Then suddenly one day at the age of three, our beloved child could no longer utter the words Mommy or Daddy and started slurring other words. On top of that, we started getting calls from the pre-school telling us that our child was having behavioral problems. During that period, I was also noticing that our child was doing things that I didnt understand. Our pediatrician was sympathetic but told us that the school district does that type of testing. When we went to the school district we were told to go back to the pediatrician.

I was devastated and in so much pain not knowing what was wrong with my child or where to go for help. I didnt know of any other parents who were facing what I was going through. I felt so alone. The best way I can describe it is like having a major crisis but with no 911. Meanwhile, my childs behavior became more unpredictable in school.

We later went to a psychologist who told us that our child had ADHD. I resisted using medication for a long time, but I eventually gave in because the behavioral problems were only getting worse and I felt it became a safety issue. The medication wasnt effective so we tried another one then another and still no results. By this time, several teachers were telling me that my childs behavior was so bizarre that they thought my child had a much more serious problem than ADHD.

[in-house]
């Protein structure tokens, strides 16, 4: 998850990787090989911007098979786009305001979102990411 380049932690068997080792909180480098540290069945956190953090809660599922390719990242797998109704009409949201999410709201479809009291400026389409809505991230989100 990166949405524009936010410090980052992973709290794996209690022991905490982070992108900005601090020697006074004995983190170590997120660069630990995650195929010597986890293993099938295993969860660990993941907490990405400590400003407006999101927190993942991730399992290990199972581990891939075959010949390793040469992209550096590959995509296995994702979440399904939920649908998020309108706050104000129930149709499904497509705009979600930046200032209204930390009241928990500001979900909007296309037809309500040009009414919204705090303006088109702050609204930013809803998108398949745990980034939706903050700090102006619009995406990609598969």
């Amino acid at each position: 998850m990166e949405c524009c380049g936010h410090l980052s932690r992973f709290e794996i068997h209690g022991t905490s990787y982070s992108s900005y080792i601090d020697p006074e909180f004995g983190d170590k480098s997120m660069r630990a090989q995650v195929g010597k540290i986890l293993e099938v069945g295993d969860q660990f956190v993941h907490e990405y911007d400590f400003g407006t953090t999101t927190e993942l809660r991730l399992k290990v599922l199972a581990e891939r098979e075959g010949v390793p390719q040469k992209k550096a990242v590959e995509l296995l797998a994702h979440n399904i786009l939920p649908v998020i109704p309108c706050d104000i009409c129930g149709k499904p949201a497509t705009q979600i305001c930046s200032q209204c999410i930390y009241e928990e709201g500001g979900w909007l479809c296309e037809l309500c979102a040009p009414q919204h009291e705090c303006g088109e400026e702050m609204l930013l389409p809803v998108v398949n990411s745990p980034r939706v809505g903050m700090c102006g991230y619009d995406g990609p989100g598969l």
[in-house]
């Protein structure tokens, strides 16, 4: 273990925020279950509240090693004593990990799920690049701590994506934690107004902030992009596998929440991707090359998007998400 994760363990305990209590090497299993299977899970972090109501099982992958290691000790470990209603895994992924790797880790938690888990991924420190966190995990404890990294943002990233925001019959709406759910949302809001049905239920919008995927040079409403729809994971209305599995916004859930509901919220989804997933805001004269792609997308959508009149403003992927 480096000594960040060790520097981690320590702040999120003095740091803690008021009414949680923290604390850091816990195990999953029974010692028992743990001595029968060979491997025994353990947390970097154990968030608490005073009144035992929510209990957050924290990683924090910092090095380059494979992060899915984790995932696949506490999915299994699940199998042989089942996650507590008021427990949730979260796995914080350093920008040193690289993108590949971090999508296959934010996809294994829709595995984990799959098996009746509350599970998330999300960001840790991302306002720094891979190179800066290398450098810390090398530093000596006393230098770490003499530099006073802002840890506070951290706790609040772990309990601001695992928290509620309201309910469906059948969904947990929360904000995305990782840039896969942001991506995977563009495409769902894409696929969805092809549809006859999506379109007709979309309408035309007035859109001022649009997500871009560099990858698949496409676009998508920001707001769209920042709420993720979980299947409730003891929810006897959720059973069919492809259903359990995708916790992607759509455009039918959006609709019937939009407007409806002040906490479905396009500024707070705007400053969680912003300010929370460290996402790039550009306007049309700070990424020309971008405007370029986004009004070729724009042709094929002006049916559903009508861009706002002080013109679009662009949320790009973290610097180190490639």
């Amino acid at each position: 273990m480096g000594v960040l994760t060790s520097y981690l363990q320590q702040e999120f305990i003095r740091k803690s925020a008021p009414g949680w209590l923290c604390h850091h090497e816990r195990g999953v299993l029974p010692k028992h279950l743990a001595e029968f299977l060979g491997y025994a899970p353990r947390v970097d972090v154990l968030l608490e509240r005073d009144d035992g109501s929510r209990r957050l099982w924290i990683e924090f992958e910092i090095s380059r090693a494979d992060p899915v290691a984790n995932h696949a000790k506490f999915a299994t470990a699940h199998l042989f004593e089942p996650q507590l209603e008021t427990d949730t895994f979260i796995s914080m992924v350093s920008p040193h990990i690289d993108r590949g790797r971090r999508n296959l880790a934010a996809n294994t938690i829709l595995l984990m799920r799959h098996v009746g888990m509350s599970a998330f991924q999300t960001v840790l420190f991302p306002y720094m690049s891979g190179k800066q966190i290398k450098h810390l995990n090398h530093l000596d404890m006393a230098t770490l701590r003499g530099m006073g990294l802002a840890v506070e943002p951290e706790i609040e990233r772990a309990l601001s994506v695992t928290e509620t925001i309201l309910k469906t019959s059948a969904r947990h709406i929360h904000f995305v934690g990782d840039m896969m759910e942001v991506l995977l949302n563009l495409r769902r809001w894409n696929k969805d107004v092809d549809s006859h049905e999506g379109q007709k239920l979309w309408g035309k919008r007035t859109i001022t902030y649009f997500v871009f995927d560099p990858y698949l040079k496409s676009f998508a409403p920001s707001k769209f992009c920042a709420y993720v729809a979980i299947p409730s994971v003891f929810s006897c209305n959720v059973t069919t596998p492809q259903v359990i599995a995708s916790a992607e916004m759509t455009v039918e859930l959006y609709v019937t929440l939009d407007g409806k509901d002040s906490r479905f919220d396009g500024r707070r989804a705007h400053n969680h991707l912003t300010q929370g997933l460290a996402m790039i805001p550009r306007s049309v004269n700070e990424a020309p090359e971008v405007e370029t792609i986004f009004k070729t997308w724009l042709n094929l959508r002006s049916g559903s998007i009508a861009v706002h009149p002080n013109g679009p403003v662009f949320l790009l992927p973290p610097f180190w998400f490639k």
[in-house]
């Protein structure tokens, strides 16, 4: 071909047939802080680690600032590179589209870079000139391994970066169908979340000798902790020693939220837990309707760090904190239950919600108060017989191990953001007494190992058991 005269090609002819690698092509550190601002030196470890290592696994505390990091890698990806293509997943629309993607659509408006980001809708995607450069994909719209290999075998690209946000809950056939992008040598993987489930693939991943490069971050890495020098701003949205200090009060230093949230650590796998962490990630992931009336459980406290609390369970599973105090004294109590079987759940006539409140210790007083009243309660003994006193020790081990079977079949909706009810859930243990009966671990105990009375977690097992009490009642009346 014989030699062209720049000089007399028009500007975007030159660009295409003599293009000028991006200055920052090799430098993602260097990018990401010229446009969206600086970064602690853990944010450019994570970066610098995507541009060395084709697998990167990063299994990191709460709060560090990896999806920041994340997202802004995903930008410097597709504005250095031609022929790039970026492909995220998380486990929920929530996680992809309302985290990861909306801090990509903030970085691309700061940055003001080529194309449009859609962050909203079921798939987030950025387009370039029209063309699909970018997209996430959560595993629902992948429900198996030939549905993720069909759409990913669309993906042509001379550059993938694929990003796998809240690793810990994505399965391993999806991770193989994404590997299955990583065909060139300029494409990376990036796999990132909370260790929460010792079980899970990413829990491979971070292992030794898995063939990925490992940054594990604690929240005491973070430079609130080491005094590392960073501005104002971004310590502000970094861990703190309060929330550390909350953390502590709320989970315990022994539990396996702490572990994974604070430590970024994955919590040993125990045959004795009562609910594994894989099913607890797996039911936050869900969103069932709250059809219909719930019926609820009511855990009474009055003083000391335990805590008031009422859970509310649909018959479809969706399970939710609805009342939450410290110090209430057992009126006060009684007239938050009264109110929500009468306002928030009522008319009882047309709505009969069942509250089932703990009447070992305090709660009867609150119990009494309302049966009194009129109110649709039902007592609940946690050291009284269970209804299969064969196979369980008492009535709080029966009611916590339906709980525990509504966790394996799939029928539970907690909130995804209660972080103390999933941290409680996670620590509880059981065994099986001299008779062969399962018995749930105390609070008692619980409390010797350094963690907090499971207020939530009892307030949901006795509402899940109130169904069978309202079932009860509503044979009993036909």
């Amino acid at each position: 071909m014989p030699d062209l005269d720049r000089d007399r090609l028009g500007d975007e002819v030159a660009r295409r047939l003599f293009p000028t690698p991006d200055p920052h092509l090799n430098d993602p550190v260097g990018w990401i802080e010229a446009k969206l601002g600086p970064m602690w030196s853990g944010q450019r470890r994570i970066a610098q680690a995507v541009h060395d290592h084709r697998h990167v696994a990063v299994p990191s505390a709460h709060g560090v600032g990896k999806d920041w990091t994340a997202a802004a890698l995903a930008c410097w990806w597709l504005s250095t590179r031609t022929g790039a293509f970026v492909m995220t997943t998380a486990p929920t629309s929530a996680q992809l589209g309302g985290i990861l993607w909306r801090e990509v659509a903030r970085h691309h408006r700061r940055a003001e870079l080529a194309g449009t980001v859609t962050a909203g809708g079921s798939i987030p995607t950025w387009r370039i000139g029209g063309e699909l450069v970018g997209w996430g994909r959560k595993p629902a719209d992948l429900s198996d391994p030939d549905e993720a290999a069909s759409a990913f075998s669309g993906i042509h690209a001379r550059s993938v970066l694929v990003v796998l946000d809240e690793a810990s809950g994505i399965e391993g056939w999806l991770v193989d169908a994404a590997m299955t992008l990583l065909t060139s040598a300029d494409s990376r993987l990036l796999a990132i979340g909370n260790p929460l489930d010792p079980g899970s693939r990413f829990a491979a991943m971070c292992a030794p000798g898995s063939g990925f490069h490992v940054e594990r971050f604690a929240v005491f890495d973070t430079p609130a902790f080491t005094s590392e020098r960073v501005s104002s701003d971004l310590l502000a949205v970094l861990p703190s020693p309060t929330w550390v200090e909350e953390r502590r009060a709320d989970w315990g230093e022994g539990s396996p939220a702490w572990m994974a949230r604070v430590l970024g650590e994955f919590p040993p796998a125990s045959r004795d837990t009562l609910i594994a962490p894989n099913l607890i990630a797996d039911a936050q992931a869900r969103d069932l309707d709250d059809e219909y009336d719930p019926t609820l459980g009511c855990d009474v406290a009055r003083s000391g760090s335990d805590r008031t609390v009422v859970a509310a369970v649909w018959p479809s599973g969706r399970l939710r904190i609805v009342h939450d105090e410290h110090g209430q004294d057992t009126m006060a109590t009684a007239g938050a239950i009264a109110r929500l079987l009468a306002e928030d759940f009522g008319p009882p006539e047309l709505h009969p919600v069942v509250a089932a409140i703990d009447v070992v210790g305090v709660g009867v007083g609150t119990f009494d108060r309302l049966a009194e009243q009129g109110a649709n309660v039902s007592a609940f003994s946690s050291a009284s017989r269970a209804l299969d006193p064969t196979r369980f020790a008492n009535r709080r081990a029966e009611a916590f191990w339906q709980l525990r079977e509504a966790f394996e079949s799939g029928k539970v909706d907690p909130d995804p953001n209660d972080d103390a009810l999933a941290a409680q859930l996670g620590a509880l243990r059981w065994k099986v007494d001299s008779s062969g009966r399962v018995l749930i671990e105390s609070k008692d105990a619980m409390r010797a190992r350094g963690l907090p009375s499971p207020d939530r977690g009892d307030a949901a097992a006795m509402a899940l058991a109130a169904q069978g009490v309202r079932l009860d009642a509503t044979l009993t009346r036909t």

Further complicating matters, my job as a television news reporter was now more demanding than ever. I was now working about sixteen hours a day. All of this caused me a tremendous amount of stress. I wanted to quit my job but decided to stay because I was worried about money since my husband and I were accustomed to having two incomes.

I felt so trapped by my job situation. What bothered me most was that I had an overwhelming feeling that my life was completely in the hands of others. Someone else decided when I worked, how long I worked or if I could take a much needed day off. I finally reached a breaking point and had to let the job go.
The Turning Point

Fortunately, at this time, my childs behavior stabilized enough to ease everyones concerns. But now I was facing a crossroad with my career. I knew I wanted to continue working in television but I also knew that I didnt want to work for someone else again. I wasnt quite sure how to reconcile the two.

ThenI gradually began to realize that I am in control of what happens in my life.This brought me to the painful realization that I didnt value myself and was surrounding myself (unconsciously) at work with people who supported my beliefs (inner fears of unworthiness)about myself.